Friday, November 21, 2014 | Updated at 9:36 PM ET

LATEST NEWS

Federal Recognition Rule Changes for Native American Tribes Could Mean More Business Opportunities

  • Print
  • E-mail
First Posted: May 26, 2014 10:26 PM EDT
Native American Tribes
WASHINGTON, DC - APRIL 22: Native Americans from various tribes work together to erect a large tepee as part of a demonstration against the proposed Keystone XL pipeline on the National Mall April 22, 2014 in Washington, DC. As part of its 'Reject and Protect' protest, the Cowboy and Indian Alliance is organizing a weeklong series of actions by farmers, ranchers and tribes to show their opposition to the pipeline. (Photo : Photo by Chip Somodevilla/Getty Images)

On Thursday, the U.S. Interior Department announced its proposed changes to the nation's rules on federally recognizing American Indian tribes.

The revisions to the rules could give some groups easier access to more benefits and opportunities for commercial development, The Washington Post reported.

The Bureau of Indian Affairs, which made changes to the rules of tribal acknowledgement, said it did so to improve transparency and efficiency.

The last time any overhaul was proposed to the recognition process came two decades ago. The current process has been under harsh criticism for being slow, inconsistent and susceptible to political influence, according to The Post.

Share This Story

Like Us on Facebook

Last summer, meetings were held throughout the nation by the Interior Department regarding the draft proposal. The public will have at least 60 days to comment on the matter before the changes are implemented.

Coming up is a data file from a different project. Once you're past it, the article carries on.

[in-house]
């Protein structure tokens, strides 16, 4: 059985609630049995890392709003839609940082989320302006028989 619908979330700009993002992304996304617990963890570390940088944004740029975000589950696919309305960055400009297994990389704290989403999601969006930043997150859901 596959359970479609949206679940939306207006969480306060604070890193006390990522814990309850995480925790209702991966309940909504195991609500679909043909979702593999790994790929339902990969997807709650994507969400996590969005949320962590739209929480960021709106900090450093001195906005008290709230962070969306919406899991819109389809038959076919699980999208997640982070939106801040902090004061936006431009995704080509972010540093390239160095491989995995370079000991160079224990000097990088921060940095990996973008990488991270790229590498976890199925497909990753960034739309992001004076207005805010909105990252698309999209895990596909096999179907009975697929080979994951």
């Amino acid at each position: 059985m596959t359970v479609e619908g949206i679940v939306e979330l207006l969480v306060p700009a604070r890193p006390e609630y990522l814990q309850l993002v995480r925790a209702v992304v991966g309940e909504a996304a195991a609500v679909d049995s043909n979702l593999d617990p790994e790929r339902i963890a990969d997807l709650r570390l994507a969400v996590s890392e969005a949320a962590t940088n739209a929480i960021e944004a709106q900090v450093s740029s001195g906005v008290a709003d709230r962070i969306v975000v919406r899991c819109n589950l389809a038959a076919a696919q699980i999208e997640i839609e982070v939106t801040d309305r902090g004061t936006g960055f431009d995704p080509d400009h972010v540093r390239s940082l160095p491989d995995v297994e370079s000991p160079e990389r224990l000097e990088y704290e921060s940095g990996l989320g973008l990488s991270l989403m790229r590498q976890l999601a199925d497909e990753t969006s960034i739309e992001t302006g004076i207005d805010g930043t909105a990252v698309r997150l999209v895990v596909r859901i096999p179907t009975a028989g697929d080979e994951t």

One change that was proposed in a draft last June and drew criticism was, instead of requiring tribes to prove political authority since "historical times," they only need to demonstrate continuity since 1934.

Indian Affairs Assistant Secretary Kevin Washburn told The Post that 1934 was chosen because that was when Congress recognized the existence of tribes as political entities.

"The proposed rule would slightly modify criteria to make it more consistent with the way we've been applying the criteria in the past," Washburn said.

There are currently 566 American tribes that are federally recognized, with its tribal members receiving health and education benefits as well as land protections. The federal recognition also provides opportunities for development of casinos and other projects.

Other changes require that 80 percent of the group's membership be descendants from a tribe that existed in historical times while 30 percent of a tribe's members need to represent the community.

Other groups that may have been previously denied recognition would get a chance to apply for recognition again.

Connecticut officials including Gov. Dan Malloy and the state's congressional delegation have been staunch supporters to recognition reform. They argue that three groups residing in the state but narrowly missing the cut for recognition could benefit by being able to open up casinos.

The changes are necessary "to ensure that Connecticut's interests are protected," Malloy and the delegation said in a joint statement Thursday.

© 2014 Latin Post. All rights reserved. Do not reproduce without permission.
  • Print
  • E-mail

Join the Conversation

Subscribe to LatinPost!

Sign up for our free weekly newsletter for the latest in-depth coverage!

Real Time Analytics